83. Wang J, Feng J, Jia W, Chang S, Li S, Li Y (2015a) Lignin engineering through laccase modification: a promising field for energy plant improvement. Biotechnol Biofuels 8:145. doi: 10.1186/s13068-015-0331-y PubMedPubMedCentralCrossRefGoogle Scholar
  84. Wang Y, Bouchabke-Coussa O, Lebris P, Antelme S, Soulhat C, Gineau E, Dalmais M, Bendahmane A, Morin H, Mouille G, Legée F, Cézard L, Lapierre C, Sibout R (2015b) LACCASE5 is required for lignification of the brachypodium distachyon culm. Plant Physiol 168:192–204. doi: 10.1104/pp.114.255489 PubMedPubMedCentralCrossRefGoogle Scholar
  85. Watts KT, Mijts BN, Lee PC, Manning AJ, Schmidt-Dannert C (2006) Discovery of a substrate selectivity switch in tyrosine ammonia-lyase, a member of the aromatic amino acid lyase family. Chem Biol 13:1317–1326. doi: 10.1016/j.chembiol.2006.10.008 PubMedCrossRefGoogle Scholar
  86. Wen J-L, Sun S-L, Xue B-L, Sun R-C (2013) Quantitative structural characterization of the lignins from the stem and pith of bamboo (Phyllostachys pubescens). Holzforschung 67:613–627. doi: 10.1515/hf-2012-0162 CrossRefGoogle Scholar
  87. Wilkerson CG, Mansfield SD, Lu F, Withers S, Park J-Y, Karlen SD, Gonzales-Vigil E, Padmakshan D, Unda F, Rencoret J, Ralph J (2014) Monolignol ferulate transferase introduces chemically labile linkages into the lignin backbone. Science 344:90–93. doi: 10.1126/science.1250161 PubMedCrossRefGoogle Scholar
  88. Withers S, Lu F, Kim H, Zhu Y, Ralph J, Wilkerson CG (2012) Identification of grass-specific enzyme that acylates monolignols with p-coumarate. J Biol Chem 287:8347–8355. doi: 10.1074/jbc.M111.284497 PubMedPubMedCentralCrossRefGoogle Scholar
  89. Yamaguchi M, Kubo M, Fukuda H, Demura T (2008) VASCULAR-RELATED NAC-DOMAIN7 is involved in the differentiation of all types of xylem vessels in Arabidopsis roots and shoots. Plant J 55:652–664. doi: 10.1111/j.1365-313X.2008.03533.x PubMedCrossRefGoogle Scholar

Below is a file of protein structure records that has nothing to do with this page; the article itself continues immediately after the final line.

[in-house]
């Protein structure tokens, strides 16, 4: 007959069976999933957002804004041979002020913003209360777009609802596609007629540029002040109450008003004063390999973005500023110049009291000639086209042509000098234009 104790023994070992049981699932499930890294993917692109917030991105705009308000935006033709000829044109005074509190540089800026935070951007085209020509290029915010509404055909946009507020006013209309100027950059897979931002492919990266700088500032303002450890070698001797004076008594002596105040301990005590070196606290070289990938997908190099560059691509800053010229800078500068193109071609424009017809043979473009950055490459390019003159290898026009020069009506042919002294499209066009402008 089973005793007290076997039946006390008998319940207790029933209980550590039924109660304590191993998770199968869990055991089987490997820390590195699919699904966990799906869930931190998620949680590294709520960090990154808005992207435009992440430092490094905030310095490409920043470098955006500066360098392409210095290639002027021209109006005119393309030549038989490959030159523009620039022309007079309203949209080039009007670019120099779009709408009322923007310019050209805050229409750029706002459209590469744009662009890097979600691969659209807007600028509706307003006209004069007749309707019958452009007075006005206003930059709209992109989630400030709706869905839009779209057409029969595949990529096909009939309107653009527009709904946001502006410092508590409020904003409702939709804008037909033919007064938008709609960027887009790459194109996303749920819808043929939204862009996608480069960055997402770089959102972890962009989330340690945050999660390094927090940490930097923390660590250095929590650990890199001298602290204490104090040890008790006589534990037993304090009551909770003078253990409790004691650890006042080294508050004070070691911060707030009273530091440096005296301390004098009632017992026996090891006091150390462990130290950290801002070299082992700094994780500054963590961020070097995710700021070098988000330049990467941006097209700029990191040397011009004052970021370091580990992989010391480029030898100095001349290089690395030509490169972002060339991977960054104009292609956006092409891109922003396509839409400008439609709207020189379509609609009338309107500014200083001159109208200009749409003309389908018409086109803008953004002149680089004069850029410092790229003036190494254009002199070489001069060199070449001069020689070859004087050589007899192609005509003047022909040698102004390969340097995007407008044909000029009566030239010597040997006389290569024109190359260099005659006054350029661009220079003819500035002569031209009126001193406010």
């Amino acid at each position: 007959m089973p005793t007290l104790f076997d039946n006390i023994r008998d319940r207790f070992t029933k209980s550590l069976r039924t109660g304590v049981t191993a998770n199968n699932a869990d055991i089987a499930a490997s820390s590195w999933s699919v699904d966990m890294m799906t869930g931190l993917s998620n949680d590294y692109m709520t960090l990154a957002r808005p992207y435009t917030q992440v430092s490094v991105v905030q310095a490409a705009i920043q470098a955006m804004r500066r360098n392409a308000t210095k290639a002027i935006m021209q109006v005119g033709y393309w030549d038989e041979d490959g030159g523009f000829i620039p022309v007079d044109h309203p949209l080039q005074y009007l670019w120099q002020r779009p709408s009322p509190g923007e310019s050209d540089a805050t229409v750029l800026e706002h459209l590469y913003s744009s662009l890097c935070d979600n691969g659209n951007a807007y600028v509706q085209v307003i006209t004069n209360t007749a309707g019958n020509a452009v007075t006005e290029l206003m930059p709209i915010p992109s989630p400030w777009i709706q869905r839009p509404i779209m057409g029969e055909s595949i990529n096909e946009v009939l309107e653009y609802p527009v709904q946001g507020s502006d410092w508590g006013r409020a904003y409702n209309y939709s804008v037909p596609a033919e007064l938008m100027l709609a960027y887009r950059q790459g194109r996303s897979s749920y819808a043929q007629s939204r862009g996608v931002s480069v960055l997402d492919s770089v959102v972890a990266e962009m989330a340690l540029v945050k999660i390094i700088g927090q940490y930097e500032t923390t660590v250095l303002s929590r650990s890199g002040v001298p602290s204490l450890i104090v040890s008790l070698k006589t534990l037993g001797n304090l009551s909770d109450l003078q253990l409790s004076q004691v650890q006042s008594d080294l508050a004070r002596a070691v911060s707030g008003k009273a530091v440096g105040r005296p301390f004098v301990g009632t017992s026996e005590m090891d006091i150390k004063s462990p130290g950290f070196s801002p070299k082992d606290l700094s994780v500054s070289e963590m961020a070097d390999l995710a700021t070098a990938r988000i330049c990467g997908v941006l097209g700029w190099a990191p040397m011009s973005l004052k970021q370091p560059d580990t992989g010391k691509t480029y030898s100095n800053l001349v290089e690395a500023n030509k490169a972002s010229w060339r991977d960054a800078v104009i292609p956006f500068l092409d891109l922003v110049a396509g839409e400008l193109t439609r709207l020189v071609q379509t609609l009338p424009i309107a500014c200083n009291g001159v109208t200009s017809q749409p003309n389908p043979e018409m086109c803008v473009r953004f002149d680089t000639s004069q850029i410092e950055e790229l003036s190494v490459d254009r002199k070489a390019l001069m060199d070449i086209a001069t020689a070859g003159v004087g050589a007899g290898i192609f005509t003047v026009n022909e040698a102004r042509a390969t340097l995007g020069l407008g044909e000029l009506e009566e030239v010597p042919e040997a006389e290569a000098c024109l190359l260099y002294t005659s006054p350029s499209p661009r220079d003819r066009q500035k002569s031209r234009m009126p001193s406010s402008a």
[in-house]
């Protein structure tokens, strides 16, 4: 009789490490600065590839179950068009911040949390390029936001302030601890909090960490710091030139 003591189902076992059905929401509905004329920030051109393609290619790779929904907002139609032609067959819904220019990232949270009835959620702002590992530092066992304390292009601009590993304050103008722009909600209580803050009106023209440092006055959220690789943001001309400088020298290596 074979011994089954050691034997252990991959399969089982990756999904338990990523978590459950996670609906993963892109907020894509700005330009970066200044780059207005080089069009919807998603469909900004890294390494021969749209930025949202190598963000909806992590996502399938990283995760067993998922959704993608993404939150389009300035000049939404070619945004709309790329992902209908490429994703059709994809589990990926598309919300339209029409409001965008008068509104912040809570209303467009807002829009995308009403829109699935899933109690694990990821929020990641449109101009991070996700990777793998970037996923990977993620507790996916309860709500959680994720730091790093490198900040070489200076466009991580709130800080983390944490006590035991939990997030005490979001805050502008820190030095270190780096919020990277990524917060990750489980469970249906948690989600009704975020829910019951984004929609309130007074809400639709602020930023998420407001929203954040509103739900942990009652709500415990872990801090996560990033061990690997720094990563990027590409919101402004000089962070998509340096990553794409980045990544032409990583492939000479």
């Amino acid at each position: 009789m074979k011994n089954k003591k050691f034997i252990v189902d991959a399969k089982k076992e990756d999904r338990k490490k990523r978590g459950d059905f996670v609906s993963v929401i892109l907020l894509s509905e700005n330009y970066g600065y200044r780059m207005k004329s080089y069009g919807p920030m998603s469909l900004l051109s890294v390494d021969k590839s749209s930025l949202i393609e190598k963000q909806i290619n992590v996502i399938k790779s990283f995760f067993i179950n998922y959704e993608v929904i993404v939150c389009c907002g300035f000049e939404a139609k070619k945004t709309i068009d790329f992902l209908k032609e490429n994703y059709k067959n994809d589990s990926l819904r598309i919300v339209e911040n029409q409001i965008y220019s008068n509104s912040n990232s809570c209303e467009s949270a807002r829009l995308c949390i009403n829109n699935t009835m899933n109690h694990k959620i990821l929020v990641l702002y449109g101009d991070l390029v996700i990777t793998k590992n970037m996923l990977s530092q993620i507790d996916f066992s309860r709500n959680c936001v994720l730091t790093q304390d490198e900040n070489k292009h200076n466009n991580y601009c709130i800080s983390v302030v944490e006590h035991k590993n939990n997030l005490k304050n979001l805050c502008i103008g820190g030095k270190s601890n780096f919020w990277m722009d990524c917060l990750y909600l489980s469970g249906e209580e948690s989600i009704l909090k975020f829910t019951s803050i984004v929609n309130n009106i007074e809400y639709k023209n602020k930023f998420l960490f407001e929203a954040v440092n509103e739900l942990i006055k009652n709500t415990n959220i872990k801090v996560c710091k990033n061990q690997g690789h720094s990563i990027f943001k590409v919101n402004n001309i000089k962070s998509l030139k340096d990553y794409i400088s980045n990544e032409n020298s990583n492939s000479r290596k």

90. Yamaguchi M, Mitsuda N, Ohtani M, Ohme-Takagi M, Kato K, Demura T (2011) VASCULAR-RELATED NAC-DOMAIN 7 directly regulates the expression of a broad range of genes for xylem vessel formation. Plant J 66:579–590. doi: 10.1111/j.1365-313X.2011.04514.x PubMedCrossRefGoogle Scholar
  91. You T-T, Mao J-Z, Yuan T-Q, Wen J-L, Xu F (2013) Structural elucidation of the lignins from stems and foliage of arundo donax linn. J Agric Food Chem 61:5361–5370. doi: 10.1021/jf401277v PubMedCrossRefGoogle Scholar
  92. Zhao Q, Nakashima J, Chen F, Yin Y, Fu C, Yun J, Shao H, Wang X, Wang Z-Y, Dixon RA (2013) LACCASE is necessary and nonredundant with PEROXIDASE for lignin polymerization during vascular development in Arabidopsis. Plant Cell 25:3976–3987. doi: 10.1105/tpc.113.117770 PubMedPubMedCentralCrossRefGoogle Scholar
  93. Zhong R, Ye Z-H (2012) MYB46 and MYB83 Bind to the SMRE sites and directly activate a suite of transcription factors and secondary wall biosynthetic genes. Plant Cell Physiol 53:368–380. doi: 10.1093/pcp/pcr185 PubMedCrossRefGoogle Scholar
  94. Zhong R, Ye Z-H (2014) Complexity of the transcriptional network controlling secondary wall biosynthesis. Plant Sci 229:193–207. doi: 10.1016/j.plantsci.2014.09.009 PubMedCrossRefGoogle Scholar
  95. Zhong R, Ye Z-H (2015) Secondary cell walls: biosynthesis, patterned deposition and transcriptional regulation. Plant Cell Physiol 56:195–214. doi: 10.1093/pcp/pcu140 PubMedCrossRefGoogle Scholar